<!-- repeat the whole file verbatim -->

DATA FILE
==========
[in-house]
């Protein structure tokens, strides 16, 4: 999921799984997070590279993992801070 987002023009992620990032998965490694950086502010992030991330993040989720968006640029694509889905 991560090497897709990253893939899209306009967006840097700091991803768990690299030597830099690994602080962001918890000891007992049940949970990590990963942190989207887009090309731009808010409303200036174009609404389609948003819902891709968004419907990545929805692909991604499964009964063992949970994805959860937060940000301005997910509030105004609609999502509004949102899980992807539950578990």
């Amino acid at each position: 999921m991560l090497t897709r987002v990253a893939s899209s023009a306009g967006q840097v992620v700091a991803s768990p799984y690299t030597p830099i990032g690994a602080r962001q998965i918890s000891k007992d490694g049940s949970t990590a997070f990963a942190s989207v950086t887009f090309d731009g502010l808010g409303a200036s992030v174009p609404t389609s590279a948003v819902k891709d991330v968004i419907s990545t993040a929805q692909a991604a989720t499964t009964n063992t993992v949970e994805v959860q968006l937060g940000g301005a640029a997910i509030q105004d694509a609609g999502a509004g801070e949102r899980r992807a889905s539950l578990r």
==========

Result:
[in-house]
């Protein structure tokens, strides 16, 4: 999921799984997070590279993992801070 987002023009992620990032998965490694950086502010992030991330993040989720968006640029694509889905 991560090497897709990253893939899209306009967006840097700091991803768990690299030597830099690994602080962001918890000891007992049940949970990590990963942190989207887009090309731009808010409303200036174009609404389609948003819902891709968004419907990545929805692909991604499964009964063992949970994805959860937060940000301005997910509030105004609609999502509004949102899980992807539950578990």
């Amino acid at each position: 999921m991560l090497t897709r987002v990253a893939s899209s023009a306009g967006q840097v992620v700091a991803s768990p799984y690299t030597p830099i990032g690994a602080r962001q998965i918890s000891k007992d490694g049940s949970t990590a997070f990963a942190s989207v950086t887009f090309d731009g502010l808010g409303a200036s992030v174009p609404t389609s590279a948003v819902k891709d991330v968004i419907s990545t993040a929805q692909a991604a989720t499964t009964n063992t993992v949970e994805v959860q968006l937060g940000g301005a640029a997910i509030q105004d694509a609609g999502a509004g801070e949102r899980r992807a889905s539950l578990r």